Ideas and objectives from the Taza Suu project will be implemented as part of another Ala-Too Bulagy (Ala-Too Spring) project, for which the World Bank and the Islamic Development Bank are ready to provide $94,2 million USD. This time, Kyrgyz authorities have promised to use donor funds for the intended purpose, as agreed with donors in advance. Askarbek Toktoshev, Director of the Republican Drinking Water Supply Department assures: "We promised the donors to use all funds for the intended purpose, which is supported by appropriate agreement. We guarantee that everything will be according to plan and in line with the law."

The Ala-Too Bulagy project was launched in 2017. This project will supply drinking water to 140 settlements in Osh, Jalal-Abad, Issyk-Kul and Chui oblasts by 2020. In addition to donor funds ($94,2 million USD), $3 million USD will be allocated from the state budget toward the project as well. Only 200 million KGS ($2,9 million USD) is allocated from the state budget annually to supply the population with good quality drinking water, while $71,5 million USD is provided every year for control of various infections and diseases caused by the consumption of poor quality water. According to the Ministry of Health of the Kyrgyz Republic, up to 70% of cases of infectious diseases are directly related to consuming dirty water.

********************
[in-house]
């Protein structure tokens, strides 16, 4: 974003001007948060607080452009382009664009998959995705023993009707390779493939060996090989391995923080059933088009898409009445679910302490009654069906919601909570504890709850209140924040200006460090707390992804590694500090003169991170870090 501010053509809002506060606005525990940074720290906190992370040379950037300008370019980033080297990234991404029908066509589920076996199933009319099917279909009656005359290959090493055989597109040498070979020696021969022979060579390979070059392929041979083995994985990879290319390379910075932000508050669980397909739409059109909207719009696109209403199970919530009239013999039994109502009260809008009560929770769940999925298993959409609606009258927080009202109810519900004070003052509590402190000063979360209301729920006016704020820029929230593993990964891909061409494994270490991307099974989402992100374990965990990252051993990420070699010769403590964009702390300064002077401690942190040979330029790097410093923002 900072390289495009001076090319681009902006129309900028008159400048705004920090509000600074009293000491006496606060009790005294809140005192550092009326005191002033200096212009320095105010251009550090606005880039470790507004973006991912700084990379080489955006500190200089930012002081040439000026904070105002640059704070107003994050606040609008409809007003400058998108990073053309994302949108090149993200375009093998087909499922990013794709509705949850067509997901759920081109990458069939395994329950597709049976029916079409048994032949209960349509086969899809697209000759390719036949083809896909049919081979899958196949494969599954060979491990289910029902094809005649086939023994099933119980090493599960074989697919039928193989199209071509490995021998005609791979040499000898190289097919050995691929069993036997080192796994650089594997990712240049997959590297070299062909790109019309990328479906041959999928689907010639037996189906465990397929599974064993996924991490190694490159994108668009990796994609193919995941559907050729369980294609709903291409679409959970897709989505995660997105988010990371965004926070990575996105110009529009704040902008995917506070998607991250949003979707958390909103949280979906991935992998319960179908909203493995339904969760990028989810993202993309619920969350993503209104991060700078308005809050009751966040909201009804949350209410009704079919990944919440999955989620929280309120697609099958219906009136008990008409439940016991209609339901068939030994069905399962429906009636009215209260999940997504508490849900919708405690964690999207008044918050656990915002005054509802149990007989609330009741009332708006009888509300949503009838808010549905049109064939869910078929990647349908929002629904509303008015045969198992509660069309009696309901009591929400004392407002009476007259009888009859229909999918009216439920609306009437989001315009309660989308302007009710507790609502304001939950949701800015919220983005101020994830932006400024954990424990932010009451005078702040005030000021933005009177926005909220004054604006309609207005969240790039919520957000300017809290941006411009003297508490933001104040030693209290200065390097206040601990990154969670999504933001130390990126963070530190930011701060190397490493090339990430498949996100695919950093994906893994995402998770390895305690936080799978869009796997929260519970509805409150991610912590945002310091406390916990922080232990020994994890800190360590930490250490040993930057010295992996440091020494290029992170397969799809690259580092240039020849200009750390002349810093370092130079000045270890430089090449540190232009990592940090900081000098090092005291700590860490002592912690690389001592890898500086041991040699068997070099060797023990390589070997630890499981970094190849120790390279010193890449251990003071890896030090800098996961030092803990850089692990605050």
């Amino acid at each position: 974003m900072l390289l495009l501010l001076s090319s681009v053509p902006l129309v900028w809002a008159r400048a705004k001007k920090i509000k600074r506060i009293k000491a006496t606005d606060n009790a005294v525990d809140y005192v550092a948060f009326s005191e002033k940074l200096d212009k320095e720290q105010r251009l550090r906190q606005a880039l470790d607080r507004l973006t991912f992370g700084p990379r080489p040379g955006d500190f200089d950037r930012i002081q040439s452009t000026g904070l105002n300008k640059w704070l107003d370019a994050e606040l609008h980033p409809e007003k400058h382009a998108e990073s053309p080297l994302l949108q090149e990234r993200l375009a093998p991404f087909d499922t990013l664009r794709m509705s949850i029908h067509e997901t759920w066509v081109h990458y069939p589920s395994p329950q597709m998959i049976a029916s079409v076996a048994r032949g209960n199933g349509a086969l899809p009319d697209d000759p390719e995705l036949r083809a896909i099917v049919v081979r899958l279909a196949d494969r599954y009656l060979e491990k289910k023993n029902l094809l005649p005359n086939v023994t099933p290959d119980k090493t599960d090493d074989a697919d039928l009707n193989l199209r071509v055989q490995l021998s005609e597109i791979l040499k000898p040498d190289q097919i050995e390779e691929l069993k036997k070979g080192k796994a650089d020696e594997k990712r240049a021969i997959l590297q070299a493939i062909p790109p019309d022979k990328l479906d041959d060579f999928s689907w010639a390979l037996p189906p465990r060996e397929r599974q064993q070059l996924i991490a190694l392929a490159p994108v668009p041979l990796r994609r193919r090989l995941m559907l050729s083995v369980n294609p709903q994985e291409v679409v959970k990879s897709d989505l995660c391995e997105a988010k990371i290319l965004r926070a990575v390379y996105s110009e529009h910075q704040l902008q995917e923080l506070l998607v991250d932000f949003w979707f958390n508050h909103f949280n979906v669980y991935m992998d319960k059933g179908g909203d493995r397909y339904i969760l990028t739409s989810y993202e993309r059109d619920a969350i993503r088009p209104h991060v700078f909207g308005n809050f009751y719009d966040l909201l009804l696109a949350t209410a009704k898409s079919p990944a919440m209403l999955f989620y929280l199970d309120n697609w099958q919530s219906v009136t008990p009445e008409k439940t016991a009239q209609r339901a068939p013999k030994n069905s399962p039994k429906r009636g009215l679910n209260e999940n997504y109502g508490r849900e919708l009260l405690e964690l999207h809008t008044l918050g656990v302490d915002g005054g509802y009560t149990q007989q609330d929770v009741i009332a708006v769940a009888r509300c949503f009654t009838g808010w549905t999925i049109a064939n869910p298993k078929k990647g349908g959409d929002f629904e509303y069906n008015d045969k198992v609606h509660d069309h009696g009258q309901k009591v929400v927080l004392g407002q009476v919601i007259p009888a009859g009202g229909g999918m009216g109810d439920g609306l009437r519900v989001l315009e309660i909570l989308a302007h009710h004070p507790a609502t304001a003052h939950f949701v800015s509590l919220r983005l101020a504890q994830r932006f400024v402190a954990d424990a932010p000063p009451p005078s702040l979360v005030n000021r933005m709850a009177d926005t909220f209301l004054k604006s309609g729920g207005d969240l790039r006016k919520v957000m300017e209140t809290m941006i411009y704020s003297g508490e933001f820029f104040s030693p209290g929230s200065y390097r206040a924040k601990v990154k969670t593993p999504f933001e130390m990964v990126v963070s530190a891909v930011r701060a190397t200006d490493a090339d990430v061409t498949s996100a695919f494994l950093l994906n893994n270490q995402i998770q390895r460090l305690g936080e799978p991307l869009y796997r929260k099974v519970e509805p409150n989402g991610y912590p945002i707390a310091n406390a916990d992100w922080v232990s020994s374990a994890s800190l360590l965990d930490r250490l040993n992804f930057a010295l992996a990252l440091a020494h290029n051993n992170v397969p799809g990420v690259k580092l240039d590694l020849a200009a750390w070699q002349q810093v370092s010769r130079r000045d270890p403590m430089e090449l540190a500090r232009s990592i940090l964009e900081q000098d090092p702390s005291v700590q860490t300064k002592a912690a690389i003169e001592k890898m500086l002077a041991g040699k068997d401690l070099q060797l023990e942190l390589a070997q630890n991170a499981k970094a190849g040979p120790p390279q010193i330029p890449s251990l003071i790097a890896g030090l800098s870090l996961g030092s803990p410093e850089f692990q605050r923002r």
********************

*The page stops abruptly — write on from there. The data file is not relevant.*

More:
Kanybek Isabaev
Executive Director of the Public Foundation “Environmental Development”
Over the past twenty years, the population has been trying to resolve problems with access to drinking water. Village residents dig water wells or obtain water using pumps or by collecting rainwater, but the extent to which this water meets sanitary health and consumption standards is a matter up for debate. If this situation persists, the health risks for the entire population will increase, a major threat for the country. Moreover, the effects of global warming may reduce the amount of water in rural areas.